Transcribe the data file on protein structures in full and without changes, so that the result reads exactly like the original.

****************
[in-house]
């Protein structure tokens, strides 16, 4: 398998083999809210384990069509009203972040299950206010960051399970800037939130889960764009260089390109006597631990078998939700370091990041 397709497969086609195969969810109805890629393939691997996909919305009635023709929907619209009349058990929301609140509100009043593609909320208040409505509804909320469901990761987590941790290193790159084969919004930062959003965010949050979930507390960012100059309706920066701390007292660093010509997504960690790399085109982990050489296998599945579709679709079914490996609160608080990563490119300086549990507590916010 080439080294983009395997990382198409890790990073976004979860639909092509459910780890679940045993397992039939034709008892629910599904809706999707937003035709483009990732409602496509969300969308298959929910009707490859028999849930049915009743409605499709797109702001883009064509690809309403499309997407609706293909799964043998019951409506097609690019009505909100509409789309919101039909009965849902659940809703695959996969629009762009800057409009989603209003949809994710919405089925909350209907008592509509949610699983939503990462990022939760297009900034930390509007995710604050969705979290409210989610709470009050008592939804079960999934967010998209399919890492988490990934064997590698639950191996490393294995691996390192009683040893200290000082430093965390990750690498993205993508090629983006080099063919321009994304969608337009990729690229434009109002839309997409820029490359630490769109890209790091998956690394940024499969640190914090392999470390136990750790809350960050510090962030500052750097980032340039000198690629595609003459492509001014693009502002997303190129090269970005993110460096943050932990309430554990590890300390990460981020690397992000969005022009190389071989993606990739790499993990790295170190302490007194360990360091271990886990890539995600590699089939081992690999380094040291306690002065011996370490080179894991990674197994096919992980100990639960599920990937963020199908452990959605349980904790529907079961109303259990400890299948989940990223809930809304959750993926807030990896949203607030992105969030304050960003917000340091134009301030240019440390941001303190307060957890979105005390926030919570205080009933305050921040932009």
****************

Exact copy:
[in-house]
């Protein structure tokens, strides 16, 4: 398998083999809210384990069509009203972040299950206010960051399970800037939130889960764009260089390109006597631990078998939700370091990041 397709497969086609195969969810109805890629393939691997996909919305009635023709929907619209009349058990929301609140509100009043593609909320208040409505509804909320469901990761987590941790290193790159084969919004930062959003965010949050979930507390960012100059309706920066701390007292660093010509997504960690790399085109982990050489296998599945579709679709079914490996609160608080990563490119300086549990507590916010 080439080294983009395997990382198409890790990073976004979860639909092509459910780890679940045993397992039939034709008892629910599904809706999707937003035709483009990732409602496509969300969308298959929910009707490859028999849930049915009743409605499709797109702001883009064509690809309403499309997407609706293909799964043998019951409506097609690019009505909100509409789309919101039909009965849902659940809703695959996969629009762009800057409009989603209003949809994710919405089925909350209907008592509509949610699983939503990462990022939760297009900034930390509007995710604050969705979290409210989610709470009050008592939804079960999934967010998209399919890492988490990934064997590698639950191996490393294995691996390192009683040893200290000082430093965390990750690498993205993508090629983006080099063919321009994304969608337009990729690229434009109002839309997409820029490359630490769109890209790091998956690394940024499969640190914090392999470390136990750790809350960050510090962030500052750097980032340039000198690629595609003459492509001014693009502002997303190129090269970005993110460096943050932990309430554990590890300390990460981020690397992000969005022009190389071989993606990739790499993990790295170190302490007194360990360091271990886990890539995600590699089939081992690999380094040291306690002065011996370490080179894991990674197994096919992980100990639960599920990937963020199908452990959605349980904790529907079961109303259990400890299948989940990223809930809304959750993926807030990896949203607030992105969030304050960003917000340091134009301030240019440390941001303190307060957890979105005390926030919570205080009933305050921040932009």